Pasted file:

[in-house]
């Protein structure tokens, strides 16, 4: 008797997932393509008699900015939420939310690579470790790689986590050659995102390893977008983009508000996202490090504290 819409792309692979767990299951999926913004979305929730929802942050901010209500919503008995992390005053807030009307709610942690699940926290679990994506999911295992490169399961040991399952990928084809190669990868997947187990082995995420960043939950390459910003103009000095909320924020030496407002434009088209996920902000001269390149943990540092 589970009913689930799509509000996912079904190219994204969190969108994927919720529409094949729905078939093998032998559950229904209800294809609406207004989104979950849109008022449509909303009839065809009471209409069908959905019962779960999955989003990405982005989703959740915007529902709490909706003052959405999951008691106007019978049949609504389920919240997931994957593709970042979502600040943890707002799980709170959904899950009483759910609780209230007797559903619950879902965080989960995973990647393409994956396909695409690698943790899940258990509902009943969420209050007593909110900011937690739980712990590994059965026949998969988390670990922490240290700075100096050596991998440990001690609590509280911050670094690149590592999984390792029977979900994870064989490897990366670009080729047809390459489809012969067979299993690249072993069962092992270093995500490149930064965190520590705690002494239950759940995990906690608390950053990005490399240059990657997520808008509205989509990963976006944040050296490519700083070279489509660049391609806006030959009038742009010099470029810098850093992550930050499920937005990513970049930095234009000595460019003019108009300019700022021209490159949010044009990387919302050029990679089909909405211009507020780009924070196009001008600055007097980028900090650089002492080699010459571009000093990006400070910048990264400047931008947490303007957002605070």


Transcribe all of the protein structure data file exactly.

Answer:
[in-house]
């Protein structure tokens, strides 16, 4: 008797997932393509008699900015939420939310690579470790790689986590050659995102390893977008983009508000996202490090504290 819409792309692979767990299951999926913004979305929730929802942050901010209500919503008995992390005053807030009307709610942690699940926290679990994506999911295992490169399961040991399952990928084809190669990868997947187990082995995420960043939950390459910003103009000095909320924020030496407002434009088209996920902000001269390149943990540092 589970009913689930799509509000996912079904190219994204969190969108994927919720529409094949729905078939093998032998559950229904209800294809609406207004989104979950849109008022449509909303009839065809009471209409069908959905019962779960999955989003990405982005989703959740915007529902709490909706003052959405999951008691106007019978049949609504389920919240997931994957593709970042979502600040943890707002799980709170959904899950009483759910609780209230007797559903619950879902965080989960995973990647393409994956396909695409690698943790899940258990509902009943969420209050007593909110900011937690739980712990590994059965026949998969988390670990922490240290700075100096050596991998440990001690609590509280911050670094690149590592999984390792029977979900994870064989490897990366670009080729047809390459489809012969067979299993690249072993069962092992270093995500490149930064965190520590705690002494239950759940995990906690608390950053990005490399240059990657997520808008509205989509990963976006944040050296490519700083070279489509660049391609806006030959009038742009010099470029810098850093992550930050499920937005990513970049930095234009000595460019003019108009300019700022021209490159949010044009990387919302050029990679089909909405211009507020780009924070196009001008600055007097980028900090650089002492080699010459571009000093990006400070910048990264400047931008947490303007957002605070």